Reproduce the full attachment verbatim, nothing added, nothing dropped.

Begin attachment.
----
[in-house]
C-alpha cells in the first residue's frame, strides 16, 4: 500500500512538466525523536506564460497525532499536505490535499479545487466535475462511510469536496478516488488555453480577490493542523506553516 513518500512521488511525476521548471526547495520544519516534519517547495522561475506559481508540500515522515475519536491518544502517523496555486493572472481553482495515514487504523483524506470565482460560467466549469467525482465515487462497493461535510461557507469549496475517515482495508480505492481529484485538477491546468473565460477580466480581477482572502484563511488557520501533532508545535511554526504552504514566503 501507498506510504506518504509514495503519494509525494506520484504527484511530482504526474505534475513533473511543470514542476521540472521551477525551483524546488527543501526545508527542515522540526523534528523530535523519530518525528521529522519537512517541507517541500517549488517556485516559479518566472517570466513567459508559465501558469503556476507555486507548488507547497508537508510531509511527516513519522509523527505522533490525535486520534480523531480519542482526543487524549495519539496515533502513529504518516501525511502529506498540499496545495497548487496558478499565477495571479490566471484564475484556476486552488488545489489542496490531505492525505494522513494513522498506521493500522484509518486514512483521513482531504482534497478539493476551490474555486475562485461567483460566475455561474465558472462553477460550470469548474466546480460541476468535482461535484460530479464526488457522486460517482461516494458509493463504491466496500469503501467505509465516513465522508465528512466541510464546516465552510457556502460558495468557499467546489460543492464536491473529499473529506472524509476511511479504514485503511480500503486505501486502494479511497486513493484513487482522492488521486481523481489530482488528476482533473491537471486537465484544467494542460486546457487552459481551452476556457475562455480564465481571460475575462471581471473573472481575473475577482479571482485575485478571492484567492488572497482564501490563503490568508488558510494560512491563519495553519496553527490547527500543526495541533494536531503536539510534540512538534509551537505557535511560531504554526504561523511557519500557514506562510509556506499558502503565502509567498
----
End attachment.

[in-house]
C-alpha cells in the first residue's frame, strides 16, 4: 500500500512538466525523536506564460497525532499536505490535499479545487466535475462511510469536496478516488488555453480577490493542523506553516 513518500512521488511525476521548471526547495520544519516534519517547495522561475506559481508540500515522515475519536491518544502517523496555486493572472481553482495515514487504523483524506470565482460560467466549469467525482465515487462497493461535510461557507469549496475517515482495508480505492481529484485538477491546468473565460477580466480581477482572502484563511488557520501533532508545535511554526504552504514566503 501507498506510504506518504509514495503519494509525494506520484504527484511530482504526474505534475513533473511543470514542476521540472521551477525551483524546488527543501526545508527542515522540526523534528523530535523519530518525528521529522519537512517541507517541500517549488517556485516559479518566472517570466513567459508559465501558469503556476507555486507548488507547497508537508510531509511527516513519522509523527505522533490525535486520534480523531480519542482526543487524549495519539496515533502513529504518516501525511502529506498540499496545495497548487496558478499565477495571479490566471484564475484556476486552488488545489489542496490531505492525505494522513494513522498506521493500522484509518486514512483521513482531504482534497478539493476551490474555486475562485461567483460566475455561474465558472462553477460550470469548474466546480460541476468535482461535484460530479464526488457522486460517482461516494458509493463504491466496500469503501467505509465516513465522508465528512466541510464546516465552510457556502460558495468557499467546489460543492464536491473529499473529506472524509476511511479504514485503511480500503486505501486502494479511497486513493484513487482522492488521486481523481489530482488528476482533473491537471486537465484544467494542460486546457487552459481551452476556457475562455480564465481571460475575462471581471473573472481575473475577482479571482485575485478571492484567492488572497482564501490563503490568508488558510494560512491563519495553519496553527490547527500543526495541533494536531503536539510534540512538534509551537505557535511560531504554526504561523511557519500557514506562510509556506499558502503565502509567498